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Funding Compliance, Healthcare Startup

The growth of the IT sector in India has led to the emergence of Healthcare Tech sector in India. And, as a part of this immense development, to scale up, entrepreneurs look forward to raising funding for healthcare startup from an external source. This article is dedicated to founders in this sector finding answers to ” How can I raise funding for my healthcare startup?”

You can raise funds through 3 routes:

  1. FDI
  2. Venture Capital investment
  3. Borrow money

FDI Route:

  • Foreign investment into India is governed by the Foreign Exchange Management Act, 1999 (“FEMA”), the rules and regulations made by the RBI, and the Industrial Policy and DIPP.
  • 100 percent FDI is permitted in most sectors under the automatic route (no approval of FIPB”)
  • Hospital sector and in the manufacture of medical devices – 100 percent FDI allowed under automatic route
  • Pharmaceutical sector – Under the automatic route, FDI is permitted up to 100 % in Greenfield projects and 74% in Brownfield projects and FDI beyond 74% in Brownfield projects requires FIPB approval.
  • The cap on FDI in the insurance sector has been increased from 26 percent to 49 with the directive that the ownership of the insurance company be retained in Indian hands.


Venture Capital Investment Route:


  • All venture capital investment by entities registered with the Securities Exchange Board of India (“SEBI”) as foreign venture capital investors.
  • It is not mandatory for a private equity investor to register as a Foreign Venture Capital Investor (“FVCI”) under the FVCI regulations 11, there are some significant advantages to be gained by registering as an FVCI.
  • Registered FVCIs benefit from free entry and exit pricing and are not bound by the pricing restrictions.
  • FVCI can opt for both QIP route and QIB route in IPOs.
  • FVCI can opt for Lock-in options in case of IPOs.


Borrow Money Route:

Before entering the lending process, analyze the situation first:

  • When money lender is a foreigner:  These guidelines issued by the Reserve Bank of India (the RBI), regulate not only the returns (prescribed all-in-cost ceilings pegged to 6 month LIBOR cover fees, interest fees etc. except pre-payment fee, commitment fee and fees payable in Indian Rupees) but also the tenure and amount of the loan, the sectors and purposes for which loan can be availed, the type of security and so on. Sometimes approval of the authorized dealers and in some cases that of the RBI may be required.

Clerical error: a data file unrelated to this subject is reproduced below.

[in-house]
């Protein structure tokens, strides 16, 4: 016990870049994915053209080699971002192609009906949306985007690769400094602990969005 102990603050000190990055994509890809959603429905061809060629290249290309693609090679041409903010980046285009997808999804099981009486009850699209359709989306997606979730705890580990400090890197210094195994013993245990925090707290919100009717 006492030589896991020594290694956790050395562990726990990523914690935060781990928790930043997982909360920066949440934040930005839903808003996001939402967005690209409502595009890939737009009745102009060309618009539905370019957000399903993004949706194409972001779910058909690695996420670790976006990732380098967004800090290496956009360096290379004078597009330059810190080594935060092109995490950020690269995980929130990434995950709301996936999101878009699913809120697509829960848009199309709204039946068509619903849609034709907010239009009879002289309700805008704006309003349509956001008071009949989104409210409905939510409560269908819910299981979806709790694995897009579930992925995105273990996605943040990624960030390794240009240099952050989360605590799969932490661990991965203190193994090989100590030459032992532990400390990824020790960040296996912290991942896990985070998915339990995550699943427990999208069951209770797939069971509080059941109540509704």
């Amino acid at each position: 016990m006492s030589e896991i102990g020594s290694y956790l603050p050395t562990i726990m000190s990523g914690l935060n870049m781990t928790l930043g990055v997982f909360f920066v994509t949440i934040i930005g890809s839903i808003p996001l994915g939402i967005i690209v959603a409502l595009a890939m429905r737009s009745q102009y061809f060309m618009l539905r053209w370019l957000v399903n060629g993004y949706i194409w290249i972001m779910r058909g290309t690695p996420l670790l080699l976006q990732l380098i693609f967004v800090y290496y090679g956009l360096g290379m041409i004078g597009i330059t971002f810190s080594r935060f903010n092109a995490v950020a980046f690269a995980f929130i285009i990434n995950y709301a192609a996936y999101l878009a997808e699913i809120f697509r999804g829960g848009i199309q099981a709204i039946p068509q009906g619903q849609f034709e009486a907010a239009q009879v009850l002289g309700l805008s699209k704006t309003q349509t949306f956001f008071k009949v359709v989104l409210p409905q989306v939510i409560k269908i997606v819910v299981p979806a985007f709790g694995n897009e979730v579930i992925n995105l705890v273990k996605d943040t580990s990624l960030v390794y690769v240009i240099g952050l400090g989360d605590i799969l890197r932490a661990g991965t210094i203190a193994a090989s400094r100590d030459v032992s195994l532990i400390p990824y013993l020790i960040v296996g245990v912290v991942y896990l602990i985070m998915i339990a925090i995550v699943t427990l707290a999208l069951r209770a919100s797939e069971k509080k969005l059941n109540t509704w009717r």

• Transaction costs: Stamp duty (and sometimes registration duty) plays a significant part in the choice of security, properties (immovable or movable and location of immovable property) and place of execution. It differs across states in India and can be very significant.
  • Money advanced against the provisions of Contract Act and Existing Laws: any contract drafted to lend money should be in accordance with Provisions of Contract Act, sometimes due to Ignorance, money is loaned to a minor or for purposes barred by Indian Law. Recovery of money in cases is extremely difficult.
  • Taxation Issues: Loan money received has no tax availed on them but when interest is charged, the interest is liable to tax.

     To Ensure Recovery of Your Money:

  • There are three easy steps to ensure the recovery of your Money-
  • Promise Note: A promissory note is an acknowledgment to pay back debt (on demand or otherwise) and may include some simple terms and conditions. If the aim is to include specific or detailed clauses, it is advisable to enter into a loan agreement.
  • Loan Agreement: Unlike a promissory note, a loan agreement can be modified. An amendment clause needs to be incorporated in the agreement. It enables the parties to amend the document on mutually-agreed terms and conditions. Thus, when more Complications are Involved
  • Money Lender License: If Money Lending is your Business and major part of your Income comes through it you need to get Money Lenders Registration from Local Authorities. Constitution grants power to State Governments to draft Legislations as to Money Lending. Some of them also impose restrictions as for rate of interest, and procedure to be followed and such licenses provide security in legal disputes.

 Enforcement Remedies: Given the overstretched judicial system in India where recovery proceedings are typically time-consuming, you can approach the Debt Recovery Tribunal under the Recovery of Debts Due to Banks and Financial Institutions Act, 1993, this represents a significant advantage. Some have tried to work around this through inter- creditor arrangements.

Wazzeer is vouched by Entrepreneurs as the most reliable Legal and Accounting Partner. We would be super excited to help you. Let’s Connect! 🙂

BTW, This blog might interest you Every Venture Wanting to Raise Funds, things you need to know


Agreements, MoU, MoU

Before we talk about MoU, I will quickly help you distinguish between Contract and MoU. A contract is a legally enforceable agreement between two or more parties that creates a legal obligation to do (or not do). Most commonly, contracts involve the exchange of promises. Another key characteristic of a contract is that if one of the parties breaches the contract they are legally punishable. For example, an LLP Agreement is one such Agreement, there are clauses in this agreement that abides the partners to legally abide by. Without a further due, this article will help you in required planning to enter a MoU.